NEW YORK CITY -- By now everyone knows about The Gates project. In Central Park. About artists Christo and Jeanne-Claude. No last names.
Everyone has a story, a tidbit, a factoid. Her red hair. His penchant for wrapping cans, bottles, islands. Their common birthday. Next June 13, Jeanne-Claude likes to say, they will be 140 years old.
They dont miss much, these two. They take no public money, financing everything from his drawings. They insist on paying their legion of workers, if only a quarter above minimum wage -- and then go the extra mile to serve them breakfast and a hot lunch to boot.
They patrol the park obsessively to make sure none of the billowing pieces of saffron fabric interfere with branches or birds nests.
To resolve the problem of fabric bunching up, they devised a low-tech, lightweight painters extension pole with a tennis ball on the end to catch and reposition any errant cloth.
To meet complaints of nay-sayers protesting the waste and antics of silly artists, they counter with detailed plans to recycle all the materials, the ripstop nylon fabric scheduled for shredding into carpets, the aluminum corners to be morphed into house siding, the steel melted down, ready for new duty.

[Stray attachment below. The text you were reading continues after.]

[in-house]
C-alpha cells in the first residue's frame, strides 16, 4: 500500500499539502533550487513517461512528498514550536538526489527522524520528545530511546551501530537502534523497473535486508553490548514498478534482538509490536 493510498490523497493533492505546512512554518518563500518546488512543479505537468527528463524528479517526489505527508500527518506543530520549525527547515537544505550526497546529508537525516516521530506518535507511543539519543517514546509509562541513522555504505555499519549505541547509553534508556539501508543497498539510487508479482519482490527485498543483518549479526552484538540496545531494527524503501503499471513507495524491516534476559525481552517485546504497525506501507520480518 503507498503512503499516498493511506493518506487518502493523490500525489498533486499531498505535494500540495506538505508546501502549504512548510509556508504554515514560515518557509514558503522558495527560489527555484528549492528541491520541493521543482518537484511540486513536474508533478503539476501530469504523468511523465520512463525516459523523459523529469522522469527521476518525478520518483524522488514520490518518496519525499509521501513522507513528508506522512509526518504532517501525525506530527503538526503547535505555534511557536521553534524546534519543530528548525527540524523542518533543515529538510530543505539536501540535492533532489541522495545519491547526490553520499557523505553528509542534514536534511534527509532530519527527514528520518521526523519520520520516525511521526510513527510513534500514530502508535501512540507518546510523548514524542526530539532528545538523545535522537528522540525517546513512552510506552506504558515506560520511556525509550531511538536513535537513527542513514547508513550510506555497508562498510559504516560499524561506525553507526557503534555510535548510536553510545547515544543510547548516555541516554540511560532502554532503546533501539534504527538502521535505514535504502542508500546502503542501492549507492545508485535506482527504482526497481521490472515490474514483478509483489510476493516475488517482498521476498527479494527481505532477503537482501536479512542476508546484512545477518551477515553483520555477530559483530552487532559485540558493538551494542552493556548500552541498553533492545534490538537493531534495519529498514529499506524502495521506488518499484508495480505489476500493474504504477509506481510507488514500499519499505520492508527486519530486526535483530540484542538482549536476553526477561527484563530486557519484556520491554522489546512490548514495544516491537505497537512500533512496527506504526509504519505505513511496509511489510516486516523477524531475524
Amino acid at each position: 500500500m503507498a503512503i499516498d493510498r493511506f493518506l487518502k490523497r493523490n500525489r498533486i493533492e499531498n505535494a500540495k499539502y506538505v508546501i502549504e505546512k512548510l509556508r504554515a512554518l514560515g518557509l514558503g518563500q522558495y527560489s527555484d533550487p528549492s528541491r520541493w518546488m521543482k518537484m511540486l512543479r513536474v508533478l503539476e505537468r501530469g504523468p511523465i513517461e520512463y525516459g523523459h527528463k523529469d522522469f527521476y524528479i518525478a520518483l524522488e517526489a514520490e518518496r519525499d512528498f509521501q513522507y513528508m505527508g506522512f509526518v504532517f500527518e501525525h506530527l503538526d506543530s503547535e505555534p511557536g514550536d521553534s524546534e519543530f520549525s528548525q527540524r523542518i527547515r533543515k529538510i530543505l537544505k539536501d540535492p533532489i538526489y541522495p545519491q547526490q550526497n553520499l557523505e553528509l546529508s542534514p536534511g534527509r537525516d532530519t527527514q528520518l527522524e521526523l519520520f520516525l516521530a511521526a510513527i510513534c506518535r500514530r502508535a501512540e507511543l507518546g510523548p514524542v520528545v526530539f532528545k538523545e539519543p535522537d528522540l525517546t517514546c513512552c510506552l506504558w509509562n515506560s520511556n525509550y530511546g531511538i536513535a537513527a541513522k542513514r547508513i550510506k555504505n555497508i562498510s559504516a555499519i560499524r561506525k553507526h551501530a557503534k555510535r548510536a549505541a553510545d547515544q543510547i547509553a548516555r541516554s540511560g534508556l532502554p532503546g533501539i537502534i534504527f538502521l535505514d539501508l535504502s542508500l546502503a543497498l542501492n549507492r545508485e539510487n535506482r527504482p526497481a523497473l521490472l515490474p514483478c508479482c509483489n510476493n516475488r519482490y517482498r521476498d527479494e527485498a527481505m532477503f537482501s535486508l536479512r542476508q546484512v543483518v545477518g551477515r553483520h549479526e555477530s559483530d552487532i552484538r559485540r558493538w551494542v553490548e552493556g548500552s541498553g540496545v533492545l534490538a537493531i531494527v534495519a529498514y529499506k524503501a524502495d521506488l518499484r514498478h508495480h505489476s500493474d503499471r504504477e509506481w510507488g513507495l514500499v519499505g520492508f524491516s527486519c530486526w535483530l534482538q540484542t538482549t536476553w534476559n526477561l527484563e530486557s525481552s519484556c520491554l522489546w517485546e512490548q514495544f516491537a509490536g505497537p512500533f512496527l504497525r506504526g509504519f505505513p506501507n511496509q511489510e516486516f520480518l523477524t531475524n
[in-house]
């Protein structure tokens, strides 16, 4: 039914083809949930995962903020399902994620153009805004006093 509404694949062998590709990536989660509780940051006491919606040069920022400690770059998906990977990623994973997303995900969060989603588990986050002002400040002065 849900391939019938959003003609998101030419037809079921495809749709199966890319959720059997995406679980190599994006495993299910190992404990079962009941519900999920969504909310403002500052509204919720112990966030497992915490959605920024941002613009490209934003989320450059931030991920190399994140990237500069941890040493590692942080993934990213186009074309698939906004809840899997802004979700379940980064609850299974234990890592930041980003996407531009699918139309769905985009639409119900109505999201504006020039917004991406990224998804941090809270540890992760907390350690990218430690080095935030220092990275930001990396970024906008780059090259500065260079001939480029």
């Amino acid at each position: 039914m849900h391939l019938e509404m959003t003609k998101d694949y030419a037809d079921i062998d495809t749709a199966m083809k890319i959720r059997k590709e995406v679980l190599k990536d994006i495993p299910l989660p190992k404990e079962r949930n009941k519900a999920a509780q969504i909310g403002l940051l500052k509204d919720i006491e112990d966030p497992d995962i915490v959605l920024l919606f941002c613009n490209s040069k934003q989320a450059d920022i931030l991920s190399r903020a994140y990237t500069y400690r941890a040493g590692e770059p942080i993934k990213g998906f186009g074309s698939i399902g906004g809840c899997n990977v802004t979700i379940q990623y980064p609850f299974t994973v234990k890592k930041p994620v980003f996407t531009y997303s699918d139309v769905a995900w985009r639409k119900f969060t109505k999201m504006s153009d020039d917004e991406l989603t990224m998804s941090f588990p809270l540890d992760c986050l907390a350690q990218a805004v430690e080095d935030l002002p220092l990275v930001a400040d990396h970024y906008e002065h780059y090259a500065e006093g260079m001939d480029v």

They -- and the project -- are larger than life. The color of the fabric -- not unlike the orange of a pair of painter (or prisoner) pants I wore three days straight - chosen for pure joy.
The month of the project -- a leafless, freezing and usually dull February -- all the better to see the color against the sky. The couple themselves.
I became an artist only for love of Christo, says Jeanne-Claude. If he had been a dentist, I would have become a dentist.
As so, because The Gates, as with all of their projects is about experiencing the installation and not just reading about it, we joined the parade of regular park visitors -- the dog walkers, joggers, bike-riders and bearers of briefcases -- the people who traverse the same footpaths every day.
We followed the river of color around the Sheep Meadow, the Bethesda Fountain, the Belvedere Castle, the ice rink, the zoo, the lake.